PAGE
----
630,272 research outputs found

### Round Compression for Parallel Matching Algorithms

For over a decade now we have been witnessing the success of {\em massive
parallel computation} (MPC) frameworks, such as MapReduce, Hadoop, Dryad, or
Spark. One of the reasons for their success is the fact that these frameworks
are able to accurately capture the nature of large-scale computation. In
particular, compared to the classic distributed algorithms or PRAM models,
these frameworks allow for much more local computation. The fundamental
question that arises in this context is though: can we leverage this additional
power to obtain even faster parallel algorithms?
A prominent example here is the {\em maximum matching} problem---one of the
most classic graph problems. It is well known that in the PRAM model one can
compute a 2-approximate maximum matching in $O(\log{n})$ rounds. However, the
exact complexity of this problem in the MPC framework is still far from
understood. Lattanzi et al. showed that if each machine has $n^{1+\Omega(1)}$
memory, this problem can also be solved $2$-approximately in a constant number
of rounds. These techniques, as well as the approaches developed in the follow
up work, seem though to get stuck in a fundamental way at roughly $O(\log{n})$
rounds once we enter the near-linear memory regime. It is thus entirely
possible that in this regime, which captures in particular the case of sparse
graph computations, the best MPC round complexity matches what one can already
get in the PRAM model, without the need to take advantage of the extra local
computation power.
In this paper, we finally refute that perplexing possibility. That is, we
break the above $O(\log n)$ round complexity bound even in the case of {\em
slightly sublinear} memory per machine. In fact, our improvement here is {\em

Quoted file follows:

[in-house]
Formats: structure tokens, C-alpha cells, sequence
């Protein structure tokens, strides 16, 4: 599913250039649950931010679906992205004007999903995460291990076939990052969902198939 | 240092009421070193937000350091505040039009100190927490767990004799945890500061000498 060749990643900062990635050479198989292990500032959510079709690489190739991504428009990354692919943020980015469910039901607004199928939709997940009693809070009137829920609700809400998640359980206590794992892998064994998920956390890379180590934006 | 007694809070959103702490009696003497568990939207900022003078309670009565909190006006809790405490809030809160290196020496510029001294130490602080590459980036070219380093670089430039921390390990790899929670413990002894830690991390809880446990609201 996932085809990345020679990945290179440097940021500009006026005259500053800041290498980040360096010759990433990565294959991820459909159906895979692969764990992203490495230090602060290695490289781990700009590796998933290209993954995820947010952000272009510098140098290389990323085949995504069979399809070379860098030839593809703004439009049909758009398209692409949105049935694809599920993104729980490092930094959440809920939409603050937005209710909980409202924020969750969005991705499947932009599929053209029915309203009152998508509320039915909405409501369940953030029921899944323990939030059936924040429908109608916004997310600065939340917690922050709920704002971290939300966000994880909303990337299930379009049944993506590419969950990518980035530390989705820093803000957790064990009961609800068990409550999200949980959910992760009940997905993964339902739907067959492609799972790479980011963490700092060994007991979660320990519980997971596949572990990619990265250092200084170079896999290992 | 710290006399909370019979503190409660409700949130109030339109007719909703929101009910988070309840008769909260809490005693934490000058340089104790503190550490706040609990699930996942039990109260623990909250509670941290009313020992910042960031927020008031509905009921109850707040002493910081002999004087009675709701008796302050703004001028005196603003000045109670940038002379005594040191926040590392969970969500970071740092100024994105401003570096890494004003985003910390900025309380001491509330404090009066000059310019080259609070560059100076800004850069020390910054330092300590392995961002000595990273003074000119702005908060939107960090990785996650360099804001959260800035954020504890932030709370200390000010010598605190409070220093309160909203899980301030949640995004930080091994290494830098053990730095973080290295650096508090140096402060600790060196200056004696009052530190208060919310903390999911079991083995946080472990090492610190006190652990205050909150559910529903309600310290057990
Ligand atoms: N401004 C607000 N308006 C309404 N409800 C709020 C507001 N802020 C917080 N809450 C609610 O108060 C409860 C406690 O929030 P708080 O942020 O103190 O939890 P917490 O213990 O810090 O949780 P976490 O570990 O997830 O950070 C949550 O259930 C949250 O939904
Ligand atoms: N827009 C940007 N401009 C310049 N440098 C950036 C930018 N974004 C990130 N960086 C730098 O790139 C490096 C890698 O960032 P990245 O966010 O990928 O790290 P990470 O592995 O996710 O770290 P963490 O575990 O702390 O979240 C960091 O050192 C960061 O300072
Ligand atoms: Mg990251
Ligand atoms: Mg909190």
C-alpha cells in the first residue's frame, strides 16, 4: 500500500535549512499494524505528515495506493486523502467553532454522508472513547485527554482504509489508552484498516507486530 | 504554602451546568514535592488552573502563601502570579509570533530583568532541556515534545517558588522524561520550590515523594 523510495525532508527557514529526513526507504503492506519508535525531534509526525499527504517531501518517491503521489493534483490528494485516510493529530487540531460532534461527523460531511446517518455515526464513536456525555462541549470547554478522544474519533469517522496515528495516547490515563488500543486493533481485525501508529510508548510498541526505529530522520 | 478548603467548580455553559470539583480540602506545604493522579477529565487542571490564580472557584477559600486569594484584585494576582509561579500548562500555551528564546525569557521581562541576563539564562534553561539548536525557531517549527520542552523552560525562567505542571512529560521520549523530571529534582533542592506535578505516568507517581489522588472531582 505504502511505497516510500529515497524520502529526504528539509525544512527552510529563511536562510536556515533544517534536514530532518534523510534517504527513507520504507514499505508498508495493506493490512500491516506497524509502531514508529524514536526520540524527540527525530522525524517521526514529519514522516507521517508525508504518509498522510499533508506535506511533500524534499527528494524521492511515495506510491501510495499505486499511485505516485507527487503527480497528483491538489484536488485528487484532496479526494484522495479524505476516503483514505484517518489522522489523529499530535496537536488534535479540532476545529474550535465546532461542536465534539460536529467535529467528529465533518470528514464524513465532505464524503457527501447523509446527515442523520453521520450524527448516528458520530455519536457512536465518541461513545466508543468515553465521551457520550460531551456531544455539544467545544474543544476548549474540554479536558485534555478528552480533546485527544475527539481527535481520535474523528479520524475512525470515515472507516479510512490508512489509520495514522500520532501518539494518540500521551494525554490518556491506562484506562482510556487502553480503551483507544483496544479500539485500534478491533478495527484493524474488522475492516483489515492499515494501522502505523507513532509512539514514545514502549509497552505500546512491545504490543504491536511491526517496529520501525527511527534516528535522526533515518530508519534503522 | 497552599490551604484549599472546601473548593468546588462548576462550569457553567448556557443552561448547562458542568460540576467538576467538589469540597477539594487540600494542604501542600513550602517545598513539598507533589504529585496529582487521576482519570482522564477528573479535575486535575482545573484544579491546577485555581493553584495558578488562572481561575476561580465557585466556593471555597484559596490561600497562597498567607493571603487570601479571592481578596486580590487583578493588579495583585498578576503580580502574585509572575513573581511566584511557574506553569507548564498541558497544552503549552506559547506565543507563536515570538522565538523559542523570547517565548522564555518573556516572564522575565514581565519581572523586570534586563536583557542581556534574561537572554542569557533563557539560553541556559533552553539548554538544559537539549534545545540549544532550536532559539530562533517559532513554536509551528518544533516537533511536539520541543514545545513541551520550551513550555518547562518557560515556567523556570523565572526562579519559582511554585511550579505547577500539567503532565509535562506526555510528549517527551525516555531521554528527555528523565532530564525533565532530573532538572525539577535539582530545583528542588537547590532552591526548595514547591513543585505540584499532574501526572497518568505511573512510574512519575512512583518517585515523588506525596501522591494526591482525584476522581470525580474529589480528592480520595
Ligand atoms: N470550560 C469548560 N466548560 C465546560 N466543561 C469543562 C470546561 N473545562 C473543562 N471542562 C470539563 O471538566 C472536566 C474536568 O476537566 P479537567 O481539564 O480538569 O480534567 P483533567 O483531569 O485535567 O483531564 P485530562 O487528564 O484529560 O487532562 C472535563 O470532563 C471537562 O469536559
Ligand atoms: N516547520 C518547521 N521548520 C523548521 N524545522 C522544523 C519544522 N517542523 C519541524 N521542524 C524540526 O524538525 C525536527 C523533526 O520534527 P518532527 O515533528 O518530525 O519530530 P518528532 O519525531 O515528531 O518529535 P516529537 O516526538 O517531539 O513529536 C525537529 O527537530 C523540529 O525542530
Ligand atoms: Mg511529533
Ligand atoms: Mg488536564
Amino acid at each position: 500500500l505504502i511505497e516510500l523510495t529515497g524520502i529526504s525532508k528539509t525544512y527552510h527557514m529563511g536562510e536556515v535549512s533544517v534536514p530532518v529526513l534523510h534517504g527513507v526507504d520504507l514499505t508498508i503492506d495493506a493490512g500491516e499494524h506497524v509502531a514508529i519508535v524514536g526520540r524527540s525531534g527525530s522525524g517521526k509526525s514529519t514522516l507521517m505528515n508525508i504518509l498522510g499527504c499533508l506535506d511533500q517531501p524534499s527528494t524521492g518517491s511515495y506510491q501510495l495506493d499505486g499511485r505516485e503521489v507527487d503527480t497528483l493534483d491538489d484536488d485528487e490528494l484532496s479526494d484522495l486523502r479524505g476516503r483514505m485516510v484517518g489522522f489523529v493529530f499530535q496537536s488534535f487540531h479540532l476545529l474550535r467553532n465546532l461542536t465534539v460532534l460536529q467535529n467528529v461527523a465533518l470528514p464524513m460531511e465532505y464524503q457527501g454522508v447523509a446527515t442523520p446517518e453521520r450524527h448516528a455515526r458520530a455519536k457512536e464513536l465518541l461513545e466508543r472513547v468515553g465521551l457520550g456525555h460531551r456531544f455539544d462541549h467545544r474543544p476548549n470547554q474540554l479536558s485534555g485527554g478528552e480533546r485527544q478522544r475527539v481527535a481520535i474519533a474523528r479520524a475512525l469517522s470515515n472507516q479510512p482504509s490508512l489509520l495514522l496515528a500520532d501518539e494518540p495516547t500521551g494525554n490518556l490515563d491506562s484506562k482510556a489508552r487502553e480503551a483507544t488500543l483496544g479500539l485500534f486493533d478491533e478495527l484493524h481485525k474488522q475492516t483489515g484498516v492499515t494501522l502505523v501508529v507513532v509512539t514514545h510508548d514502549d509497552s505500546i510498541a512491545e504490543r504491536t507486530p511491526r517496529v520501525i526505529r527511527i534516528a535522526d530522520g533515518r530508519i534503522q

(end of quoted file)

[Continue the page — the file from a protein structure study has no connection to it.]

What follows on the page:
almost exponential}: we are able to deliver a $(2+\epsilon)$-approximation to
maximum matching, for any fixed constant $\epsilon>0$, in $O((\log \log n)^2)$
rounds

### Parallel Peeling Algorithms

The analysis of several algorithms and data structures can be framed as a
peeling process on a random hypergraph: vertices with degree less than k are
removed until there are no vertices of degree less than k left. The remaining
hypergraph is known as the k-core. In this paper, we analyze parallel peeling
processes, where in each round, all vertices of degree less than k are removed.
It is known that, below a specific edge density threshold, the k-core is empty
with high probability. We show that, with high probability, below this
threshold, only (log log n)/log(k-1)(r-1) + O(1) rounds of peeling are needed
to obtain the empty k-core for r-uniform hypergraphs. Interestingly, we show
that above this threshold, Omega(log n) rounds of peeling are required to find
the non-empty k-core. Since most algorithms and data structures aim to peel to
an empty k-core, this asymmetry appears fortunate. We verify the theoretical
results both with simulation and with a parallel implementation using graphics
processing units (GPUs). Our implementation provides insights into how to
structure parallel peeling algorithms for efficiency in practice.Comment: Appears in SPAA 2014. Minor typo corrections relative to previous
versio

### Parallel algorithms for normalization

Given a reduced affine algebra A over a perfect field K, we present parallel
algorithms to compute the normalization \bar{A} of A. Our starting point is the
algorithm of Greuel, Laplagne, and Seelisch, which is an improvement of de
Jong's algorithm. First, we propose to stratify the singular locus Sing(A) in a
way which is compatible with normalization, apply a local version of the
normalization algorithm at each stratum, and find \bar{A} by putting the local
results together. Second, in the case where K = Q is the field of rationals, we
propose modular versions of the global and local-to-global algorithms. We have
implemented our algorithms in the computer algebra system SINGULAR and compare
their performance with that of the algorithm of Greuel, Laplagne, and Seelisch.
In the case where K = Q, we also discuss the use of modular computations of
Groebner bases, radicals, and primary decompositions. We point out that in most